There is an interesting note in this parshah that reminded me of something from Donald Trump’s book, The Art of the Deal, which, yes I have read from cover to cover, and yes it is actually a pretty good book.

In the parshah Yakov comes to town and sees the shepherd’s hanging around by the well.  He tries to introduce himself by making small talk with the shepherd’s but he is met with cold responses.

He begins with a little small talk but is rebuffed.

Yaakov: “My brothers!  Where are you from?”

Shepherds: “Haran.”

Then he tries the Jewish geography route, but also doesn’t get much.

Yaakov: “Do you know Lavan Ben Nachor?”

Shepherds: “We know him.”

Yaakov:  “How’s he doing?”

Shepherds: “Fine.”

So Yaakov is not making friends.  I suppose once he saw that the situation was cool to hostile he decided to take a different tactic.

Yaakov: “Hey, the day is still young.”  Why are you guys just sitting around shmoozing?  Shouldn’t you get to work?

Right out of the Dale Carnegie play book.  Nothing wins friends better than telling people how to do their jobs!

But in truth, we see Yaakov’s amazing quality of truth.  As a conscientious worker himself he was outraged to see a bunch of shepherds sitting around and wasting time.

Rashi says, Since he saw the flocks lying down he figured they were done grazing.  He said to them, if you are hired workers, you still have a job to do.  You are stealing your employers money by wasting time.

And if the flocks belong to you, then bring the sheep in.  (Being a shepherd himself, I assume Yaakov knew what he was talking about, and somehow it was damaging for the sheep to leave them out.

Either way, Yaakov could not stand to see this type of laziness, and even if it would make him unpopular, he had to stand up and say something.

In The Art of the Deal Donald Trump has a chapter about the Wollman skating rink in new York City.

The same year he began building Trump Tower, a 68 story luxury sky scraper with a $200 million budget in 1980, the city of New York announced that they would begin a $2 million renovation of the skating rink and finish in 2 years.  2 years later Trump Tower was finished and the rink was nowhere near completion.  2 years after that, and millions of wasted dollars later, the city announced that they had made so many mistakes in the renovation that they were going to start the job over from scratch.

Trump offered to take over the job for no charge.  The city refused.  “Don’t tell us how to do our job!”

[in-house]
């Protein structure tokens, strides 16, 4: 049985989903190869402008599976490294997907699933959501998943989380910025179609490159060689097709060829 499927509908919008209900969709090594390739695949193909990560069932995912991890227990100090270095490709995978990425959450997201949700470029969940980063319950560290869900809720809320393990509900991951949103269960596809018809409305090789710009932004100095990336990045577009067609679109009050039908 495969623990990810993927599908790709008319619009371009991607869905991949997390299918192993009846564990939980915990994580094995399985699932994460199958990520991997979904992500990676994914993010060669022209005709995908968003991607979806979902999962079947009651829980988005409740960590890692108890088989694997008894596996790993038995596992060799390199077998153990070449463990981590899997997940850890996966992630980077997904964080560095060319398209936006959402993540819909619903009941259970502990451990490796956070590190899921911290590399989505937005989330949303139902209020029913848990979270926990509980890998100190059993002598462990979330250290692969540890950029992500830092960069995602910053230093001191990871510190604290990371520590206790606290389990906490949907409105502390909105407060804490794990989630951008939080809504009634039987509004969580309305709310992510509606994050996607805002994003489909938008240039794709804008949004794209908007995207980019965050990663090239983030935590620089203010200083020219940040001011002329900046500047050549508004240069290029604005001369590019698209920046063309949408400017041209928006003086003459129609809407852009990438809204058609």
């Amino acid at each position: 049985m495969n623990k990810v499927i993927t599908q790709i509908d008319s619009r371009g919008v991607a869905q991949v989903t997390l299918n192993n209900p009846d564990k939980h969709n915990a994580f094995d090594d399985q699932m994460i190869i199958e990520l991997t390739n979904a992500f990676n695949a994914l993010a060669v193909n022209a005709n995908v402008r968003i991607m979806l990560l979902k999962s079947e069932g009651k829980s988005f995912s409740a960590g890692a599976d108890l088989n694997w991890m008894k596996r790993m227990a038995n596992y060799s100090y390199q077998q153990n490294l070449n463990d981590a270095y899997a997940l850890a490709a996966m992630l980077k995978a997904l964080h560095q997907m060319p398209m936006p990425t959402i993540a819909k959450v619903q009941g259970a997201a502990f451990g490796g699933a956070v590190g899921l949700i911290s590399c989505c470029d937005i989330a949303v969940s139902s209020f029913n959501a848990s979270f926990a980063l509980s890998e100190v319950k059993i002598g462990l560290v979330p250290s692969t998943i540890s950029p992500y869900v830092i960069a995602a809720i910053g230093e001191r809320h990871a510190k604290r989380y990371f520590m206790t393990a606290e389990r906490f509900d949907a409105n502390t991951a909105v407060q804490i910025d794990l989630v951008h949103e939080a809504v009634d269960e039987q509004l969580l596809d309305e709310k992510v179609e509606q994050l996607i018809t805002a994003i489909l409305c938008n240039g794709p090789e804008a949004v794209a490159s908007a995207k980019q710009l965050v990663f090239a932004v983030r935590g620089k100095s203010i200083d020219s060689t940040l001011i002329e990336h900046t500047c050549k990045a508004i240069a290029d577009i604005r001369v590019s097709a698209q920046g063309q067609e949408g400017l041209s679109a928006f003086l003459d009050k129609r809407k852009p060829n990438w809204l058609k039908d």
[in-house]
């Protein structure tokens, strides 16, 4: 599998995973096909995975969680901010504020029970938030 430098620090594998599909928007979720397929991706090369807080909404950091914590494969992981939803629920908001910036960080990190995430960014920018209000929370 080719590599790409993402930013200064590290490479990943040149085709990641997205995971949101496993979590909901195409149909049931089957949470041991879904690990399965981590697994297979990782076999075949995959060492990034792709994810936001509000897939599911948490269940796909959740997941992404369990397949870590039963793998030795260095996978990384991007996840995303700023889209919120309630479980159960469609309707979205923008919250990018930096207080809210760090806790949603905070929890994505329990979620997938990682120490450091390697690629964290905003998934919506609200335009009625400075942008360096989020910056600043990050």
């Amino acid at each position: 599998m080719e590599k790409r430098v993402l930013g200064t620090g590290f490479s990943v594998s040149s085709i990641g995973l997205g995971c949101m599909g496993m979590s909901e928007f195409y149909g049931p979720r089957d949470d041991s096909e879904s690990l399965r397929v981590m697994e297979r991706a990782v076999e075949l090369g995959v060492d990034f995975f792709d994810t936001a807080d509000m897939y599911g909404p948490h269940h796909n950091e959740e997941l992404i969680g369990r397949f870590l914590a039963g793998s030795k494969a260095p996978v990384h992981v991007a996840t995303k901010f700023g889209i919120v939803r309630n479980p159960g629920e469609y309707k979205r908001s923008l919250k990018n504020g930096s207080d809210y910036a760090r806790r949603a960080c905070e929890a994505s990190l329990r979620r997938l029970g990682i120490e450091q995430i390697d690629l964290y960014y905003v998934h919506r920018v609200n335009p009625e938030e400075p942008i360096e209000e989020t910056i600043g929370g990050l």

2 more disastrous years later and the skating rink job was still at the starting gate.  After some public pressure the city had to agree to let Trump have a shot.

He took over the project and long story short he finished the job in 3 months.  Part of the deal was that Trump would be able to choose which management company would operate the rink.  Normally the city would choose a company that gave the lowest bid.  Instead trump chose the company that could do the best job, even if it was more expensive.

The rink made more money in its first year of operation than it had made in the previous ten years before the renovation combined.

I am sure there are many people who will challenge Trump’s version of the story and tell me all kinds of details that are not mentioned in Trump’s book that tell an entirely different story.

But that is not the point.

The undeniable fact is that under the government management the project took way too long and cost way too much money.  In The Art of the Deal Trump talks about why.

One reason is because of a law that insisted that for any large job, the government required multiple contractors to do it.

This is just like the case of Yaakov.  The shepherds had to wait until all of the shepherds had arrived before removing the stone that covered the well, even though the stone could be removed by one strong man, perhaps by two or three men of average strength.

By the well in Haran and at the skating rink in New York, there was no leadership. Yaakov showed leadership the minute he showed up in Haran.  He showed that he would make the other shepherds accountable for their time, and that he was willing to do any job by himself, not matter how difficult.

Yaakov’s success was not because of the colored sticks he put in the well.  It may have contributed, but that is not the take away from the story.

Yaakov tells us himself what was the secret to his success.  At the end of 20 years he says to his ungrateful employer lavan:

these twenty years I have been with you, your ewes and goats did not miscarry, nor did I eat the rams of your flock.  That which was mangled I never brought you – I would bear the loss, from my hand you would exact it, whether it was stolen by day or stolen by night

[I took responsibility].  This is how I was: by day heat consumed me, and snow by night; my sleep drifted from my eyes.

Yaakov was successful because of hard work and personal responsibility.  He set an example for us to follow. 

But he ends his speech with one final caveat.  Hard work, intelligence, and talent alone do not guarantee success.  Yaakov ends his speech to Lavan with the final ingredient upon which all success depends.

Had not the God of my father – the God of Abraham and the Dread of Yitzchak – been with me, you would surely have sent me away empty handed; God saw my oppression and the toil of my hands and last night he rendered judgement.

Yaakov attributed his success ultimately to Hashem,